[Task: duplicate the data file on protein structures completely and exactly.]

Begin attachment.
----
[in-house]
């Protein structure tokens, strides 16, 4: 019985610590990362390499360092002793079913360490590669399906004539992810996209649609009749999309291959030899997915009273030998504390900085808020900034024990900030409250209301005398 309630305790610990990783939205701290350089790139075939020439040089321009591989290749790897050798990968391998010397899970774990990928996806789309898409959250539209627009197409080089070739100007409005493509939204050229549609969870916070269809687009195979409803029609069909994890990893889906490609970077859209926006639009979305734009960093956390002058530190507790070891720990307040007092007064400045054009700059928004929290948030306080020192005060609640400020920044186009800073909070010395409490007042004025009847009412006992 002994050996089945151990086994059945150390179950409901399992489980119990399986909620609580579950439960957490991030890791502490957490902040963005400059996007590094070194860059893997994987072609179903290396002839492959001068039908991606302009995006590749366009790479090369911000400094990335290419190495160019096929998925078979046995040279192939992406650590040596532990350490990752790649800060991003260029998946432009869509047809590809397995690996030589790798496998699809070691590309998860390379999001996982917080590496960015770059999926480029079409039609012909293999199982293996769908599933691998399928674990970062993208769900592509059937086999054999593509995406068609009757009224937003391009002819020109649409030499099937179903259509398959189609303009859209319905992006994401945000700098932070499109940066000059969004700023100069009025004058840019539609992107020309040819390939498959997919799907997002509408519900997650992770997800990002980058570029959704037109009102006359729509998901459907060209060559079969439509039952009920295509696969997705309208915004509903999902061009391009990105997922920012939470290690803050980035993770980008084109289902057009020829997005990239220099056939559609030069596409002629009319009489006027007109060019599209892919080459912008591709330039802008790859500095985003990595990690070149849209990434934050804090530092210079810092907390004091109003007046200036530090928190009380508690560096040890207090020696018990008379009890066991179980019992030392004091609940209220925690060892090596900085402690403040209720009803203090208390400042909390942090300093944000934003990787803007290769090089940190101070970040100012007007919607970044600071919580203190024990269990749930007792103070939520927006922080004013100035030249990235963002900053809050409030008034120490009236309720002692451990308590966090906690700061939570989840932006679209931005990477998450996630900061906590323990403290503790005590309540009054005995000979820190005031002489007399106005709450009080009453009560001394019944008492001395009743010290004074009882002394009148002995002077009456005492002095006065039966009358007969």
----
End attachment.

[in-house]
């Protein structure tokens, strides 16, 4: 019985610590990362390499360092002793079913360490590669399906004539992810996209649609009749999309291959030899997915009273030998504390900085808020900034024990900030409250209301005398 309630305790610990990783939205701290350089790139075939020439040089321009591989290749790897050798990968391998010397899970774990990928996806789309898409959250539209627009197409080089070739100007409005493509939204050229549609969870916070269809687009195979409803029609069909994890990893889906490609970077859209926006639009979305734009960093956390002058530190507790070891720990307040007092007064400045054009700059928004929290948030306080020192005060609640400020920044186009800073909070010395409490007042004025009847009412006992 002994050996089945151990086994059945150390179950409901399992489980119990399986909620609580579950439960957490991030890791502490957490902040963005400059996007590094070194860059893997994987072609179903290396002839492959001068039908991606302009995006590749366009790479090369911000400094990335290419190495160019096929998925078979046995040279192939992406650590040596532990350490990752790649800060991003260029998946432009869509047809590809397995690996030589790798496998699809070691590309998860390379999001996982917080590496960015770059999926480029079409039609012909293999199982293996769908599933691998399928674990970062993208769900592509059937086999054999593509995406068609009757009224937003391009002819020109649409030499099937179903259509398959189609303009859209319905992006994401945000700098932070499109940066000059969004700023100069009025004058840019539609992107020309040819390939498959997919799907997002509408519900997650992770997800990002980058570029959704037109009102006359729509998901459907060209060559079969439509039952009920295509696969997705309208915004509903999902061009391009990105997922920012939470290690803050980035993770980008084109289902057009020829997005990239220099056939559609030069596409002629009319009489006027007109060019599209892919080459912008591709330039802008790859500095985003990595990690070149849209990434934050804090530092210079810092907390004091109003007046200036530090928190009380508690560096040890207090020696018990008379009890066991179980019992030392004091609940209220925690060892090596900085402690403040209720009803203090208390400042909390942090300093944000934003990787803007290769090089940190101070970040100012007007919607970044600071919580203190024990269990749930007792103070939520927006922080004013100035030249990235963002900053809050409030008034120490009236309720002692451990308590966090906690700061939570989840932006679209931005990477998450996630900061906590323990403290503790005590309540009054005995000979820190005031002489007399106005709450009080009453009560001394019944008492001395009743010290004074009882002394009148002995002077009456005492002095006065039966009358007969």